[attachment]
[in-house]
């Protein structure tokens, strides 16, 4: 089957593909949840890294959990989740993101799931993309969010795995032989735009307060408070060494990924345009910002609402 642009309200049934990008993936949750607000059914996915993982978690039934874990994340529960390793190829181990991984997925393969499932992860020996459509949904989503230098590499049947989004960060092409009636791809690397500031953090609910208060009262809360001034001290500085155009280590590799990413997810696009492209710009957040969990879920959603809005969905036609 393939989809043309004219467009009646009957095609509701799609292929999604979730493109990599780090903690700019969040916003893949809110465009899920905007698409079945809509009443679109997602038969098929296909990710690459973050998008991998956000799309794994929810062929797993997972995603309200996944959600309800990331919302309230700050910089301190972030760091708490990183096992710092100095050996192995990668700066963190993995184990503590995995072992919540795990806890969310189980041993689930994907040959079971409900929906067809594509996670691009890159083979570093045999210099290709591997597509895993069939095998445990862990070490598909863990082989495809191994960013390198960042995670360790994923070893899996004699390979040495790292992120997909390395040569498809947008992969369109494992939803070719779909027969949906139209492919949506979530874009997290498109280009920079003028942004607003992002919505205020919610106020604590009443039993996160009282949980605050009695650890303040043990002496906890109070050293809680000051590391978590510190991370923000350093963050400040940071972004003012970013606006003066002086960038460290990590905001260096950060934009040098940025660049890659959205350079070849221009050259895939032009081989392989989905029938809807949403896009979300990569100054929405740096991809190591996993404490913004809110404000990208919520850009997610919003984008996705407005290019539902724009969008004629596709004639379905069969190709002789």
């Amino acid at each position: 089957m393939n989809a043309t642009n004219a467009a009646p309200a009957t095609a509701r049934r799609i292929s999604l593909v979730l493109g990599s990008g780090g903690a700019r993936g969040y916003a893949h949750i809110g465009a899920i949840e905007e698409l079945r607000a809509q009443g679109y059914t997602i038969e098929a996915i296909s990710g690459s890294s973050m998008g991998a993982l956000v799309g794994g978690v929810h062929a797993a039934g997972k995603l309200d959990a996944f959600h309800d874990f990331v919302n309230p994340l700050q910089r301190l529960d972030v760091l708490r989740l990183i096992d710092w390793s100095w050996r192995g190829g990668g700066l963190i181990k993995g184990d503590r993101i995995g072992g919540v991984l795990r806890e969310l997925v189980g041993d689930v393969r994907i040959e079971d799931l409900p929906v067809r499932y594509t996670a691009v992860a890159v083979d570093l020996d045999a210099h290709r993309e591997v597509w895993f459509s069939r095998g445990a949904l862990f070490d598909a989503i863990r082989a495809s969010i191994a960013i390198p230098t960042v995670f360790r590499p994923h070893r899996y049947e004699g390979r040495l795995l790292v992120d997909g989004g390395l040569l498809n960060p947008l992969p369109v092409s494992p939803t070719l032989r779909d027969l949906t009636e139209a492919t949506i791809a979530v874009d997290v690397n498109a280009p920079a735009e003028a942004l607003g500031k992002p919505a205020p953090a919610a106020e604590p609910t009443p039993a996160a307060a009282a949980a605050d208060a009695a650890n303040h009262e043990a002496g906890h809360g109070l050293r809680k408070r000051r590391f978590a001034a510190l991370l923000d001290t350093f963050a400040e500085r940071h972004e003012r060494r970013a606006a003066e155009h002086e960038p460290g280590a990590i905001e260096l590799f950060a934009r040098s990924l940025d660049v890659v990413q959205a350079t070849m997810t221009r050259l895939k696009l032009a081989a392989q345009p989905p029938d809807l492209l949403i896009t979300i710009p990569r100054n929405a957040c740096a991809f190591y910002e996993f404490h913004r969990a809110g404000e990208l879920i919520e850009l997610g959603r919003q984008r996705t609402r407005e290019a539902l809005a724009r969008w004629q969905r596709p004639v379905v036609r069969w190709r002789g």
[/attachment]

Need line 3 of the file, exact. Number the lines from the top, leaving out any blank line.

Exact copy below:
């Amino acid at each position: 089957m393939n989809a043309t642009n004219a467009a009646p309200a009957t095609a509701r049934r799609i292929s999604l593909v979730l493109g990599s990008g780090g903690a700019r993936g969040y916003a893949h949750i809110g465009a899920i949840e905007e698409l079945r607000a809509q009443g679109y059914t997602i038969e098929a996915i296909s990710g690459s890294s973050m998008g991998a993982l956000v799309g794994g978690v929810h062929a797993a039934g997972k995603l309200d959990a996944f959600h309800d874990f990331v919302n309230p994340l700050q910089r301190l529960d972030v760091l708490r989740l990183i096992d710092w390793s100095w050996r192995g190829g990668g700066l963190i181990k993995g184990d503590r993101i995995g072992g919540v991984l795990r806890e969310l997925v189980g041993d689930v393969r994907i040959e079971d799931l409900p929906v067809r499932y594509t996670a691009v992860a890159v083979d570093l020996d045999a210099h290709r993309e591997v597509w895993f459509s069939r095998g445990a949904l862990f070490d598909a989503i863990r082989a495809s969010i191994a960013i390198p230098t960042v995670f360790r590499p994923h070893r899996y049947e004699g390979r040495l795995l790292v992120d997909g989004g390395l040569l498809n960060p947008l992969p369109v092409s494992p939803t070719l032989r779909d027969l949906t009636e139209a492919t949506i791809a979530v874009d997290v690397n498109a280009p920079a735009e003028a942004l607003g500031k992002p919505a205020p953090a919610a106020e604590p609910t009443p039993a996160a307060a009282a949980a605050d208060a009695a650890n303040h009262e043990a002496g906890h809360g109070l050293r809680k408070r000051r590391f978590a001034a510190l991370l923000d001290t350093f963050a400040e500085r940071h972004e003012r060494r970013a606006a003066e155009h002086e960038p460290g280590a990590i905001e260096l590799f950060a934009r040098s990924l940025d660049v890659v990413q959205a350079t070849m997810t221009r050259l895939k696009l032009a081989a392989q345009p989905p029938d809807l492209l949403i896009t979300i710009p990569r100054n929405a957040c740096a991809f190591y910002e996993f404490h913004r969990a809110g404000e990208l879920i919520e850009l997610g959603r919003q984008r996705t609402r407005e290019a539902l809005a724009r969008w004629q969905r596709p004639v379905v036609r069969w190709r002789g």